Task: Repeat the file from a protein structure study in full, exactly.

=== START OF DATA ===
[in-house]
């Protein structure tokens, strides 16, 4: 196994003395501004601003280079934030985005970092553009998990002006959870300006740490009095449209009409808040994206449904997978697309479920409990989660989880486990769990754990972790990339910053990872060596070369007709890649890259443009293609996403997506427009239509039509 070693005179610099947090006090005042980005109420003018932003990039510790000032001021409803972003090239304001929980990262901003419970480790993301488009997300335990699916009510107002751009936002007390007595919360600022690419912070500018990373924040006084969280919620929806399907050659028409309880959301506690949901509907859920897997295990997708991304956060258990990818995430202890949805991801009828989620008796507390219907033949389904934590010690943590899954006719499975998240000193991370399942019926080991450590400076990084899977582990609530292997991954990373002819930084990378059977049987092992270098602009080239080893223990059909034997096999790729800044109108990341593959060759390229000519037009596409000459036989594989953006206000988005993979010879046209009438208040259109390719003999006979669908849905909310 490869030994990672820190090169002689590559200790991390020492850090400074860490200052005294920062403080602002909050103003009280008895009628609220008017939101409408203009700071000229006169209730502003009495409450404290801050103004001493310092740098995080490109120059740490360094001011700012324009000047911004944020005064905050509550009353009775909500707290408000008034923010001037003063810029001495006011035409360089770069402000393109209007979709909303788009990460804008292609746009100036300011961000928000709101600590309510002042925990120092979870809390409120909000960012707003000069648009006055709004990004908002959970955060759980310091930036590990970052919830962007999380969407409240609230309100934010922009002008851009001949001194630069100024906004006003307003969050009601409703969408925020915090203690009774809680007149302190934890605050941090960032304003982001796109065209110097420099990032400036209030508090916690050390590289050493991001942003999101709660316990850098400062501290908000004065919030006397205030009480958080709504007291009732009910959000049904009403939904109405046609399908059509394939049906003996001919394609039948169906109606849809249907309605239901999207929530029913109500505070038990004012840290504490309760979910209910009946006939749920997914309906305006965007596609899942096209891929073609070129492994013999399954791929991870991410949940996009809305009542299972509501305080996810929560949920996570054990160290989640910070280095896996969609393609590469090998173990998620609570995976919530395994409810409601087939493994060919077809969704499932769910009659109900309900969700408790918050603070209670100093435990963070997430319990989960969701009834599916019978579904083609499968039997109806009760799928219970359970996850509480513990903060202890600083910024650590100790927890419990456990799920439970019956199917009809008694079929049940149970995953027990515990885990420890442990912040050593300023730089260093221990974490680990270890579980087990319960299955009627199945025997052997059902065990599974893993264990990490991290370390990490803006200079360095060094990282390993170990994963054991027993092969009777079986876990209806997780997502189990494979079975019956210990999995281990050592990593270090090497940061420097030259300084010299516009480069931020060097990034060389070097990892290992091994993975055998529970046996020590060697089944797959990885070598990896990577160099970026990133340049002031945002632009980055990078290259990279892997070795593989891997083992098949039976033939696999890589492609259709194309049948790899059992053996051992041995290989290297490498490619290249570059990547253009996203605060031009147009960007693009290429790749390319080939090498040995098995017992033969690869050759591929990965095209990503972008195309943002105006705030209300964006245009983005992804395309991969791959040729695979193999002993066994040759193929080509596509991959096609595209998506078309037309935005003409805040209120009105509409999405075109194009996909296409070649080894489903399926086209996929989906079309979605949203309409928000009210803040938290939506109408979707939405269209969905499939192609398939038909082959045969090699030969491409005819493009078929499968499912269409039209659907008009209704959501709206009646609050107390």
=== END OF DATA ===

[in-house]
């Protein structure tokens, strides 16, 4: 196994003395501004601003280079934030985005970092553009998990002006959870300006740490009095449209009409808040994206449904997978697309479920409990989660989880486990769990754990972790990339910053990872060596070369007709890649890259443009293609996403997506427009239509039509 070693005179610099947090006090005042980005109420003018932003990039510790000032001021409803972003090239304001929980990262901003419970480790993301488009997300335990699916009510107002751009936002007390007595919360600022690419912070500018990373924040006084969280919620929806399907050659028409309880959301506690949901509907859920897997295990997708991304956060258990990818995430202890949805991801009828989620008796507390219907033949389904934590010690943590899954006719499975998240000193991370399942019926080991450590400076990084899977582990609530292997991954990373002819930084990378059977049987092992270098602009080239080893223990059909034997096999790729800044109108990341593959060759390229000519037009596409000459036989594989953006206000988005993979010879046209009438208040259109390719003999006979669908849905909310 490869030994990672820190090169002689590559200790991390020492850090400074860490200052005294920062403080602002909050103003009280008895009628609220008017939101409408203009700071000229006169209730502003009495409450404290801050103004001493310092740098995080490109120059740490360094001011700012324009000047911004944020005064905050509550009353009775909500707290408000008034923010001037003063810029001495006011035409360089770069402000393109209007979709909303788009990460804008292609746009100036300011961000928000709101600590309510002042925990120092979870809390409120909000960012707003000069648009006055709004990004908002959970955060759980310091930036590990970052919830962007999380969407409240609230309100934010922009002008851009001949001194630069100024906004006003307003969050009601409703969408925020915090203690009774809680007149302190934890605050941090960032304003982001796109065209110097420099990032400036209030508090916690050390590289050493991001942003999101709660316990850098400062501290908000004065919030006397205030009480958080709504007291009732009910959000049904009403939904109405046609399908059509394939049906003996001919394609039948169906109606849809249907309605239901999207929530029913109500505070038990004012840290504490309760979910209910009946006939749920997914309906305006965007596609899942096209891929073609070129492994013999399954791929991870991410949940996009809305009542299972509501305080996810929560949920996570054990160290989640910070280095896996969609393609590469090998173990998620609570995976919530395994409810409601087939493994060919077809969704499932769910009659109900309900969700408790918050603070209670100093435990963070997430319990989960969701009834599916019978579904083609499968039997109806009760799928219970359970996850509480513990903060202890600083910024650590100790927890419990456990799920439970019956199917009809008694079929049940149970995953027990515990885990420890442990912040050593300023730089260093221990974490680990270890579980087990319960299955009627199945025997052997059902065990599974893993264990990490991290370390990490803006200079360095060094990282390993170990994963054991027993092969009777079986876990209806997780997502189990494979079975019956210990999995281990050592990593270090090497940061420097030259300084010299516009480069931020060097990034060389070097990892290992091994993975055998529970046996020590060697089944797959990885070598990896990577160099970026990133340049002031945002632009980055990078290259990279892997070795593989891997083992098949039976033939696999890589492609259709194309049948790899059992053996051992041995290989290297490498490619290249570059990547253009996203605060031009147009960007693009290429790749390319080939090498040995098995017992033969690869050759591929990965095209990503972008195309943002105006705030209300964006245009983005992804395309991969791959040729695979193999002993066994040759193929080509596509991959096609595209998506078309037309935005003409805040209120009105509409999405075109194009996909296409070649080894489903399926086209996929989906079309979605949203309409928000009210803040938290939506109408979707939405269209969905499939192609398939038909082959045969090699030969491409005819493009078929499968499912269409039209659907008009209704959501709206009646609050107390």